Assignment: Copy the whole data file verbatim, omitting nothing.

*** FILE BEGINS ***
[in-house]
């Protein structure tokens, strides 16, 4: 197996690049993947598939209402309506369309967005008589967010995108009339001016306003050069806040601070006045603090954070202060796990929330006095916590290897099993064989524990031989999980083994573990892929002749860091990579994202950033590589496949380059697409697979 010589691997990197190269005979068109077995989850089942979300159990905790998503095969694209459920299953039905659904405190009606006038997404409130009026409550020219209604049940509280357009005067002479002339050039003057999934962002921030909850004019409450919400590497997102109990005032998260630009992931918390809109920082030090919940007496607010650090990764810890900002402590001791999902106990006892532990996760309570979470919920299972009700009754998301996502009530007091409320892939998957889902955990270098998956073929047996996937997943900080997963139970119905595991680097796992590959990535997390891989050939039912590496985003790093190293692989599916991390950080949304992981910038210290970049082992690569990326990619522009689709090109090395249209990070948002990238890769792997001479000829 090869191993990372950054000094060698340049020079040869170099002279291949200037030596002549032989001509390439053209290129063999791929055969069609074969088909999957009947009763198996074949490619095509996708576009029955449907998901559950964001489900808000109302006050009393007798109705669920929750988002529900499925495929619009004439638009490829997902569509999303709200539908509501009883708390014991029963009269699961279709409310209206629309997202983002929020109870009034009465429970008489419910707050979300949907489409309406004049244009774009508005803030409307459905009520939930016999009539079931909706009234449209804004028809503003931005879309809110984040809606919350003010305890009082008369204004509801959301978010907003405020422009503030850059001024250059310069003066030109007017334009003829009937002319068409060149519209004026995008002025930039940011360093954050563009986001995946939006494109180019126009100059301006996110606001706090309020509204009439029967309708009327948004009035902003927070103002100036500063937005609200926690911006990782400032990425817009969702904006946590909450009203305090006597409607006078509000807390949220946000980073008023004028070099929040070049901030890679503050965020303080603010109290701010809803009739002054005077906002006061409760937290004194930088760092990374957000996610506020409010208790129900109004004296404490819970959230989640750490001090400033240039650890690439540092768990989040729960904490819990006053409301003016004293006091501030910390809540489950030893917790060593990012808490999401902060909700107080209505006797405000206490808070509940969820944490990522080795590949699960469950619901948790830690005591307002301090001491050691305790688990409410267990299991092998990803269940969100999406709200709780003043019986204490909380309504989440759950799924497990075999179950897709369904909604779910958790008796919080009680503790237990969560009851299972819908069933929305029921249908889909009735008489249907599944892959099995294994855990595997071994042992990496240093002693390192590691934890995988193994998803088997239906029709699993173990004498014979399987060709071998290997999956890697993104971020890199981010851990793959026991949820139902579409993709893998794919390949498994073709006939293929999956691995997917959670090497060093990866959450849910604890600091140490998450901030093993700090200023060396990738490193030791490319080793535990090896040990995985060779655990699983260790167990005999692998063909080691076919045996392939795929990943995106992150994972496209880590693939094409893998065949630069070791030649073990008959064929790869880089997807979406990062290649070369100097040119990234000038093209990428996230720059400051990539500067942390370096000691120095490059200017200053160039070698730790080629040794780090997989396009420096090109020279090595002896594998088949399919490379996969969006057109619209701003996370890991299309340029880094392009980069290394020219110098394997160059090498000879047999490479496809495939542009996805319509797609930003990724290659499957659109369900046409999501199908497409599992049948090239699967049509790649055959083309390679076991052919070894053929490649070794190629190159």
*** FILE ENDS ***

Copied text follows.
[in-house]
């Protein structure tokens, strides 16, 4: 197996690049993947598939209402309506369309967005008589967010995108009339001016306003050069806040601070006045603090954070202060796990929330006095916590290897099993064989524990031989999980083994573990892929002749860091990579994202950033590589496949380059697409697979 010589691997990197190269005979068109077995989850089942979300159990905790998503095969694209459920299953039905659904405190009606006038997404409130009026409550020219209604049940509280357009005067002479002339050039003057999934962002921030909850004019409450919400590497997102109990005032998260630009992931918390809109920082030090919940007496607010650090990764810890900002402590001791999902106990006892532990996760309570979470919920299972009700009754998301996502009530007091409320892939998957889902955990270098998956073929047996996937997943900080997963139970119905595991680097796992590959990535997390891989050939039912590496985003790093190293692989599916991390950080949304992981910038210290970049082992690569990326990619522009689709090109090395249209990070948002990238890769792997001479000829 090869191993990372950054000094060698340049020079040869170099002279291949200037030596002549032989001509390439053209290129063999791929055969069609074969088909999957009947009763198996074949490619095509996708576009029955449907998901559950964001489900808000109302006050009393007798109705669920929750988002529900499925495929619009004439638009490829997902569509999303709200539908509501009883708390014991029963009269699961279709409310209206629309997202983002929020109870009034009465429970008489419910707050979300949907489409309406004049244009774009508005803030409307459905009520939930016999009539079931909706009234449209804004028809503003931005879309809110984040809606919350003010305890009082008369204004509801959301978010907003405020422009503030850059001024250059310069003066030109007017334009003829009937002319068409060149519209004026995008002025930039940011360093954050563009986001995946939006494109180019126009100059301006996110606001706090309020509204009439029967309708009327948004009035902003927070103002100036500063937005609200926690911006990782400032990425817009969702904006946590909450009203305090006597409607006078509000807390949220946000980073008023004028070099929040070049901030890679503050965020303080603010109290701010809803009739002054005077906002006061409760937290004194930088760092990374957000996610506020409010208790129900109004004296404490819970959230989640750490001090400033240039650890690439540092768990989040729960904490819990006053409301003016004293006091501030910390809540489950030893917790060593990012808490999401902060909700107080209505006797405000206490808070509940969820944490990522080795590949699960469950619901948790830690005591307002301090001491050691305790688990409410267990299991092998990803269940969100999406709200709780003043019986204490909380309504989440759950799924497990075999179950897709369904909604779910958790008796919080009680503790237990969560009851299972819908069933929305029921249908889909009735008489249907599944892959099995294994855990595997071994042992990496240093002693390192590691934890995988193994998803088997239906029709699993173990004498014979399987060709071998290997999956890697993104971020890199981010851990793959026991949820139902579409993709893998794919390949498994073709006939293929999956691995997917959670090497060093990866959450849910604890600091140490998450901030093993700090200023060396990738490193030791490319080793535990090896040990995985060779655990699983260790167990005999692998063909080691076919045996392939795929990943995106992150994972496209880590693939094409893998065949630069070791030649073990008959064929790869880089997807979406990062290649070369100097040119990234000038093209990428996230720059400051990539500067942390370096000691120095490059200017200053160039070698730790080629040794780090997989396009420096090109020279090595002896594998088949399919490379996969969006057109619209701003996370890991299309340029880094392009980069290394020219110098394997160059090498000879047999490479496809495939542009996805319509797609930003990724290659499957659109369900046409999501199908497409599992049948090239699967049509790649055959083309390679076991052919070894053929490649070794190629190159």